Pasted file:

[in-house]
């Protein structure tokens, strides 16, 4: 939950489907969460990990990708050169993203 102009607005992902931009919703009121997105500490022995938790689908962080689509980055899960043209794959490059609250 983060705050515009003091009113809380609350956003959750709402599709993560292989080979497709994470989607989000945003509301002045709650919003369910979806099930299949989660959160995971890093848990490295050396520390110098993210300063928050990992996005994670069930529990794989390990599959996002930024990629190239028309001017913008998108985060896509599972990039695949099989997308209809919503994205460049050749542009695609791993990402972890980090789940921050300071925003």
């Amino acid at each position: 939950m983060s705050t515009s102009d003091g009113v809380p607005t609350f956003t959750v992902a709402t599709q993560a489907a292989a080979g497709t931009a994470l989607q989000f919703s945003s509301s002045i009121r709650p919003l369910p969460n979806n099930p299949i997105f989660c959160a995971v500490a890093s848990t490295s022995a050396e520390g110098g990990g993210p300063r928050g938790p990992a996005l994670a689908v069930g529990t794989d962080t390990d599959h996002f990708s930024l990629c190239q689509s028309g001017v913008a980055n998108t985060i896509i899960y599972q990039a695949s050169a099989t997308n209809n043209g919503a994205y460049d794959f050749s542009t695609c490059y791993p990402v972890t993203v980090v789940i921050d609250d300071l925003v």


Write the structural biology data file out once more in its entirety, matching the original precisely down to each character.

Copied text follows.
[in-house]
């Protein structure tokens, strides 16, 4: 939950489907969460990990990708050169993203 102009607005992902931009919703009121997105500490022995938790689908962080689509980055899960043209794959490059609250 983060705050515009003091009113809380609350956003959750709402599709993560292989080979497709994470989607989000945003509301002045709650919003369910979806099930299949989660959160995971890093848990490295050396520390110098993210300063928050990992996005994670069930529990794989390990599959996002930024990629190239028309001017913008998108985060896509599972990039695949099989997308209809919503994205460049050749542009695609791993990402972890980090789940921050300071925003």
């Amino acid at each position: 939950m983060s705050t515009s102009d003091g009113v809380p607005t609350f956003t959750v992902a709402t599709q993560a489907a292989a080979g497709t931009a994470l989607q989000f919703s945003s509301s002045i009121r709650p919003l369910p969460n979806n099930p299949i997105f989660c959160a995971v500490a890093s848990t490295s022995a050396e520390g110098g990990g993210p300063r928050g938790p990992a996005l994670a689908v069930g529990t794989d962080t390990d599959h996002f990708s930024l990629c190239q689509s028309g001017v913008a980055n998108t985060i896509i899960y599972q990039a695949s050169a099989t997308n209809n043209g919503a994205y460049d794959f050749s542009t695609c490059y791993p990402v972890t993203v980090v789940i921050d609250d300071l925003v």